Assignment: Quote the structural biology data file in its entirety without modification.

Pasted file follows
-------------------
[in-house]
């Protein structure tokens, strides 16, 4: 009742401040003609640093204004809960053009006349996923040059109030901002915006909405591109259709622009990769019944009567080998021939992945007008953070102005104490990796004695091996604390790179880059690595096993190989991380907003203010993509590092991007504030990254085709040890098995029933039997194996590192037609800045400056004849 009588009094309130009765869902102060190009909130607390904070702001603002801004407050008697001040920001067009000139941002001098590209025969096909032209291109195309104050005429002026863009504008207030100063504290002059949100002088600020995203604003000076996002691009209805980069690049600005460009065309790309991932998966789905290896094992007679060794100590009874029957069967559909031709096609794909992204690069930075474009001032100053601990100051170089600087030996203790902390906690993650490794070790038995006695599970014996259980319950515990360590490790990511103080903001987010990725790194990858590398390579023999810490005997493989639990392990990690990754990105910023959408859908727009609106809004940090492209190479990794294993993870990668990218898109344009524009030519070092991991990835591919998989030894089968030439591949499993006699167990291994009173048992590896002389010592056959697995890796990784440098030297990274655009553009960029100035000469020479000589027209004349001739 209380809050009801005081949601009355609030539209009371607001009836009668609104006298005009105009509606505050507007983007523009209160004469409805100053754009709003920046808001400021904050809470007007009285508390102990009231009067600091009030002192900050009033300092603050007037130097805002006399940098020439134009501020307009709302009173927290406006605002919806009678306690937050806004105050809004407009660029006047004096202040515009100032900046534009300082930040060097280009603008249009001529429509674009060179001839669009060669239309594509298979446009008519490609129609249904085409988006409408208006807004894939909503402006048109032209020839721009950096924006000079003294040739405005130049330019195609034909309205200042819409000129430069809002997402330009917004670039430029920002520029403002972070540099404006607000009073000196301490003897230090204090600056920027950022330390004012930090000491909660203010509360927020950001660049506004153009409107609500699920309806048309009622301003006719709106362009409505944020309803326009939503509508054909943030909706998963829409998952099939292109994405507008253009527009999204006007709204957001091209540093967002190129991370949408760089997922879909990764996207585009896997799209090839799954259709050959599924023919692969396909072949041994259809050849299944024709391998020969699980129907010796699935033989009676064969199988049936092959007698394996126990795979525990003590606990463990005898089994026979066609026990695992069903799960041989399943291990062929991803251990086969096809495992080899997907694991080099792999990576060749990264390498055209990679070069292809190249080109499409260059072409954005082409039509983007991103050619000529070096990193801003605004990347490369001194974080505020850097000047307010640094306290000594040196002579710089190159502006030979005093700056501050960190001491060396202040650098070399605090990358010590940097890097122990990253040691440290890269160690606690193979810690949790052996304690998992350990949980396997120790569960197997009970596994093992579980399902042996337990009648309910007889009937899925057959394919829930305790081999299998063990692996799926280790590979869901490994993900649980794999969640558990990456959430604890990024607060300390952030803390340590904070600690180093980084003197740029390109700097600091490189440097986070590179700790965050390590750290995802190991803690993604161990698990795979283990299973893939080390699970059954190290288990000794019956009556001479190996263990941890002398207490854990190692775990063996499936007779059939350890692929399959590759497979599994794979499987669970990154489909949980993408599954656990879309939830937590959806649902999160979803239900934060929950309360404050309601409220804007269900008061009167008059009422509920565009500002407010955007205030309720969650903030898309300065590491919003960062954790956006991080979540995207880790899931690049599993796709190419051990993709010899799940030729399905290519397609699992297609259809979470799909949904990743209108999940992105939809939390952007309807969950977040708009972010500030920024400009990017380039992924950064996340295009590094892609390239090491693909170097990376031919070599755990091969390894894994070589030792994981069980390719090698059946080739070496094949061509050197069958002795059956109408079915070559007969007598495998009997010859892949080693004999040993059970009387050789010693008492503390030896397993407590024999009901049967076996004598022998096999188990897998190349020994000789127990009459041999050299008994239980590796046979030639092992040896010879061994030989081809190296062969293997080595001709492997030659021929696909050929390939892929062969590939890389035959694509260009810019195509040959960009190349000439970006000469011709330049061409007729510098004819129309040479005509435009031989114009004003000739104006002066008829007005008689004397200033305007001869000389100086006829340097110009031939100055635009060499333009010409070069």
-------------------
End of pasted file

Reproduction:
[in-house]
């Protein structure tokens, strides 16, 4: 009742401040003609640093204004809960053009006349996923040059109030901002915006909405591109259709622009990769019944009567080998021939992945007008953070102005104490990796004695091996604390790179880059690595096993190989991380907003203010993509590092991007504030990254085709040890098995029933039997194996590192037609800045400056004849 009588009094309130009765869902102060190009909130607390904070702001603002801004407050008697001040920001067009000139941002001098590209025969096909032209291109195309104050005429002026863009504008207030100063504290002059949100002088600020995203604003000076996002691009209805980069690049600005460009065309790309991932998966789905290896094992007679060794100590009874029957069967559909031709096609794909992204690069930075474009001032100053601990100051170089600087030996203790902390906690993650490794070790038995006695599970014996259980319950515990360590490790990511103080903001987010990725790194990858590398390579023999810490005997493989639990392990990690990754990105910023959408859908727009609106809004940090492209190479990794294993993870990668990218898109344009524009030519070092991991990835591919998989030894089968030439591949499993006699167990291994009173048992590896002389010592056959697995890796990784440098030297990274655009553009960029100035000469020479000589027209004349001739 209380809050009801005081949601009355609030539209009371607001009836009668609104006298005009105009509606505050507007983007523009209160004469409805100053754009709003920046808001400021904050809470007007009285508390102990009231009067600091009030002192900050009033300092603050007037130097805002006399940098020439134009501020307009709302009173927290406006605002919806009678306690937050806004105050809004407009660029006047004096202040515009100032900046534009300082930040060097280009603008249009001529429509674009060179001839669009060669239309594509298979446009008519490609129609249904085409988006409408208006807004894939909503402006048109032209020839721009950096924006000079003294040739405005130049330019195609034909309205200042819409000129430069809002997402330009917004670039430029920002520029403002972070540099404006607000009073000196301490003897230090204090600056920027950022330390004012930090000491909660203010509360927020950001660049506004153009409107609500699920309806048309009622301003006719709106362009409505944020309803326009939503509508054909943030909706998963829409998952099939292109994405507008253009527009999204006007709204957001091209540093967002190129991370949408760089997922879909990764996207585009896997799209090839799954259709050959599924023919692969396909072949041994259809050849299944024709391998020969699980129907010796699935033989009676064969199988049936092959007698394996126990795979525990003590606990463990005898089994026979066609026990695992069903799960041989399943291990062929991803251990086969096809495992080899997907694991080099792999990576060749990264390498055209990679070069292809190249080109499409260059072409954005082409039509983007991103050619000529070096990193801003605004990347490369001194974080505020850097000047307010640094306290000594040196002579710089190159502006030979005093700056501050960190001491060396202040650098070399605090990358010590940097890097122990990253040691440290890269160690606690193979810690949790052996304690998992350990949980396997120790569960197997009970596994093992579980399902042996337990009648309910007889009937899925057959394919829930305790081999299998063990692996799926280790590979869901490994993900649980794999969640558990990456959430604890990024607060300390952030803390340590904070600690180093980084003197740029390109700097600091490189440097986070590179700790965050390590750290995802190991803690993604161990698990795979283990299973893939080390699970059954190290288990000794019956009556001479190996263990941890002398207490854990190692775990063996499936007779059939350890692929399959590759497979599994794979499987669970990154489909949980993408599954656990879309939830937590959806649902999160979803239900934060929950309360404050309601409220804007269900008061009167008059009422509920565009500002407010955007205030309720969650903030898309300065590491919003960062954790956006991080979540995207880790899931690049599993796709190419051990993709010899799940030729399905290519397609699992297609259809979470799909949904990743209108999940992105939809939390952007309807969950977040708009972010500030920024400009990017380039992924950064996340295009590094892609390239090491693909170097990376031919070599755990091969390894894994070589030792994981069980390719090698059946080739070496094949061509050197069958002795059956109408079915070559007969007598495998009997010859892949080693004999040993059970009387050789010693008492503390030896397993407590024999009901049967076996004598022998096999188990897998190349020994000789127990009459041999050299008994239980590796046979030639092992040896010879061994030989081809190296062969293997080595001709492997030659021929696909050929390939892929062969590939890389035959694509260009810019195509040959960009190349000439970006000469011709330049061409007729510098004819129309040479005509435009031989114009004003000739104006002066008829007005008689004397200033305007001869000389100086006829340097110009031939100055635009060499333009010409070069």